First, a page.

Kathryn Lynch Underwood, from the City Planning Commission and chair of the Urban Agriculture Work Group (an entirely different kind of UAW for these parts), provided an overview of proposed land use policy. The proposals discussed included things like what animals, if any, should be allowed and under what conditions? The prevailing sentiment is to allow chickens (but no roosters), rabbits and bees, but goats (there are some out there already) and creatures such as pigs and cows would not be permitted. Of course, that leads to questions of how many would be allowed and how far from the neighbors they would have to be? And what kind of facilities do you keep them in? I know a woman who lives on farmland near Fowlerville who lets her chickens wander through the house. I don't think that's going to fly in Detroit.
The UAW's proposed definition of a garden is contiguous lots comprising as much as one acre; that would be a little more than 12 standard city lots of 30 feet by 115 feet each. A farm would be more than an acre of contiguous or noncontiguous lots. That's a lot of space for the average gardener, but not much for a commercial operation.
Other issues include defining a farm stand and deciding where growers can sell produce, not to mention rainwater catchment systems, composting operations, greenhouses (which seem to be cropping up all over town), property maintenance, noise issues, pesticide use and more. Underwood emphasized that she was discussing pilot policy, "We will change things as we learn," she said.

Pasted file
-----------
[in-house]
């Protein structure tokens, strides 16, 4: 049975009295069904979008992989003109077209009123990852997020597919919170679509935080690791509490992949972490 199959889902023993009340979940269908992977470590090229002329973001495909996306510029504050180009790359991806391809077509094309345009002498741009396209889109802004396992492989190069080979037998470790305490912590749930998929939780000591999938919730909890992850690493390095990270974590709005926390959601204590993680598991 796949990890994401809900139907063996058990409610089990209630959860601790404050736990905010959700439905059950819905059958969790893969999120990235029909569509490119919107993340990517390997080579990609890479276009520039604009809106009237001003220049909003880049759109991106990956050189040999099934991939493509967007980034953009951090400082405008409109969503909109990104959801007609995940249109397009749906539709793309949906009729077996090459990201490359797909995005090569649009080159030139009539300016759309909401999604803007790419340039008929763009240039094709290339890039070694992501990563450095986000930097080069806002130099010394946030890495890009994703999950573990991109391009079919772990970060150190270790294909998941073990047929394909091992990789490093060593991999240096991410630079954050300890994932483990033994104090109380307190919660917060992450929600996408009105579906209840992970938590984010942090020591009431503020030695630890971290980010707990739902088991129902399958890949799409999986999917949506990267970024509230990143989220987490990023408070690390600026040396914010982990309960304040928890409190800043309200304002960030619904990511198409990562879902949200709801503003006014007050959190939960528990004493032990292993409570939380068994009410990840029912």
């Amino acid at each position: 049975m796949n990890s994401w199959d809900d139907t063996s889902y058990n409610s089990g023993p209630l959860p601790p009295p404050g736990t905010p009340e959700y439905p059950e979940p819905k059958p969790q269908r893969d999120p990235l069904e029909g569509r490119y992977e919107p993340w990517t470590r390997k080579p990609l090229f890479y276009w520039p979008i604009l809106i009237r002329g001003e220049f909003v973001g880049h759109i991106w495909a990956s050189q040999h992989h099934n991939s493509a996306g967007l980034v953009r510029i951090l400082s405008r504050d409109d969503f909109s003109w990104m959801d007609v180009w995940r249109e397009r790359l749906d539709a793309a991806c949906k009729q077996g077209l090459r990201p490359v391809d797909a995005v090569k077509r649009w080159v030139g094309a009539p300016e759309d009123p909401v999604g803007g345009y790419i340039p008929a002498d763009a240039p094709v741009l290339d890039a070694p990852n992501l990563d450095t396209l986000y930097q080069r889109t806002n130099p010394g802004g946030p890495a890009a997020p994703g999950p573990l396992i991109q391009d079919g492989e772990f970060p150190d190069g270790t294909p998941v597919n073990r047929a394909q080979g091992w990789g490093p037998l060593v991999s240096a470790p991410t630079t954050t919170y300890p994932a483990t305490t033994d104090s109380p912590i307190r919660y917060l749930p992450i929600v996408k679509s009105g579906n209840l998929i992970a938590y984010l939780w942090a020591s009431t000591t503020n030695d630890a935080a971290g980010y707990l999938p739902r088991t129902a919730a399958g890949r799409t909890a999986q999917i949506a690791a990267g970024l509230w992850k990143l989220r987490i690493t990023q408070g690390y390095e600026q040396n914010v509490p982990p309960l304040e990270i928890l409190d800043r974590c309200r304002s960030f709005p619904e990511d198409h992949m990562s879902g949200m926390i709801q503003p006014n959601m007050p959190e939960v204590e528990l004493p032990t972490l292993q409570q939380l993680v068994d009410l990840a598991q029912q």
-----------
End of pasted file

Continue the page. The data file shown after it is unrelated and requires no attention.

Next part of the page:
This is something of a brave new world for Detroiters, although agriculture was big around here before the auto industry took over. A friend's mother used to tell me about a family farm that was located near McNichols Road and Pennington Street as recently as the 1940s. On the south side of McNichols there are plenty of vacant lots that could be farmed today.
The monolithic auto industry and Detroit's dependence on it is over. Yes, the auto industry is still here and healthier than it was a few years ago. But most of the jobs that left town for cheaper labor markets aren't coming back. At its peak in the 1940s, the Ford Rouge Plant employed about 100,000 workers. With the technology now available, they do the job with a very few thousand.
We need diversity and homegrown businesses to build another economy. And the local food system as discussed at last weekend's conference has the potential to be one piece of that new economy. That's why Michigan State University has proposed investing as much as $100 million into an urban agriculture research site in Detroit, and Hantz Farms, a subsidiary of a financial services company, is looking to locate here.
Food is huge. The bottom line is everybody needs to eat. Every one of Detroit's 714,000 residents needs to eat every day — hopefully more than once. A recent salon.com story about the Whole Foods store coming to town reported that Detroiters spend $200 million each year at grocery stores outside the city. That doesn't include restaurant sales. It would be great if most of that money could be captured and recirculated in Detroit.
Encompassing sustenance, economics and health, the food movement has, so far, grown organically at the grassroots level. It's getting bigger and now demands attention from all of us. Think about that as you sit down for dinner.